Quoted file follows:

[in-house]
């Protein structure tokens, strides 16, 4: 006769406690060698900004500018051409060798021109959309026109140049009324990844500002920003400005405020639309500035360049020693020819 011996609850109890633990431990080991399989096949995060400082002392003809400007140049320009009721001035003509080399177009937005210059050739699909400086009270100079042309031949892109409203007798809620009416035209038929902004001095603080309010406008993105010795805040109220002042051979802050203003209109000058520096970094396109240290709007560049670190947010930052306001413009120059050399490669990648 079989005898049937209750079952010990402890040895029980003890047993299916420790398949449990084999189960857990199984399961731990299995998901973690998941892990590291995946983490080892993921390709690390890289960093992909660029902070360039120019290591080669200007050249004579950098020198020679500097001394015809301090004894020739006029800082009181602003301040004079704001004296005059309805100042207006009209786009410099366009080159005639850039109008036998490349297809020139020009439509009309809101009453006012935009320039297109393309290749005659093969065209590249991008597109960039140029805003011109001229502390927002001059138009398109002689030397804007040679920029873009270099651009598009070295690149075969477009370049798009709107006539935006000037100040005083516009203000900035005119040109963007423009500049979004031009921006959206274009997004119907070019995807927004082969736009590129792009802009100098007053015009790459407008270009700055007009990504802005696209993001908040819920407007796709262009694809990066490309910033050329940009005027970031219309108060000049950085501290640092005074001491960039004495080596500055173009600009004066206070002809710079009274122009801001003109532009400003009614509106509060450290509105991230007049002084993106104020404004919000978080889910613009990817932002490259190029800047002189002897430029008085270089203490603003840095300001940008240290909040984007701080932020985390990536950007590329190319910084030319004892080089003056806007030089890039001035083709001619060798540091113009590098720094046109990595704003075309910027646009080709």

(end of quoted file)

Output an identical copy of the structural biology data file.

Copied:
[in-house]
């Protein structure tokens, strides 16, 4: 006769406690060698900004500018051409060798021109959309026109140049009324990844500002920003400005405020639309500035360049020693020819 011996609850109890633990431990080991399989096949995060400082002392003809400007140049320009009721001035003509080399177009937005210059050739699909400086009270100079042309031949892109409203007798809620009416035209038929902004001095603080309010406008993105010795805040109220002042051979802050203003209109000058520096970094396109240290709007560049670190947010930052306001413009120059050399490669990648 079989005898049937209750079952010990402890040895029980003890047993299916420790398949449990084999189960857990199984399961731990299995998901973690998941892990590291995946983490080892993921390709690390890289960093992909660029902070360039120019290591080669200007050249004579950098020198020679500097001394015809301090004894020739006029800082009181602003301040004079704001004296005059309805100042207006009209786009410099366009080159005639850039109008036998490349297809020139020009439509009309809101009453006012935009320039297109393309290749005659093969065209590249991008597109960039140029805003011109001229502390927002001059138009398109002689030397804007040679920029873009270099651009598009070295690149075969477009370049798009709107006539935006000037100040005083516009203000900035005119040109963007423009500049979004031009921006959206274009997004119907070019995807927004082969736009590129792009802009100098007053015009790459407008270009700055007009990504802005696209993001908040819920407007796709262009694809990066490309910033050329940009005027970031219309108060000049950085501290640092005074001491960039004495080596500055173009600009004066206070002809710079009274122009801001003109532009400003009614509106509060450290509105991230007049002084993106104020404004919000978080889910613009990817932002490259190029800047002189002897430029008085270089203490603003840095300001940008240290909040984007701080932020985390990536950007590329190319910084030319004892080089003056806007030089890039001035083709001619060798540091113009590098720094046109990595704003075309910027646009080709």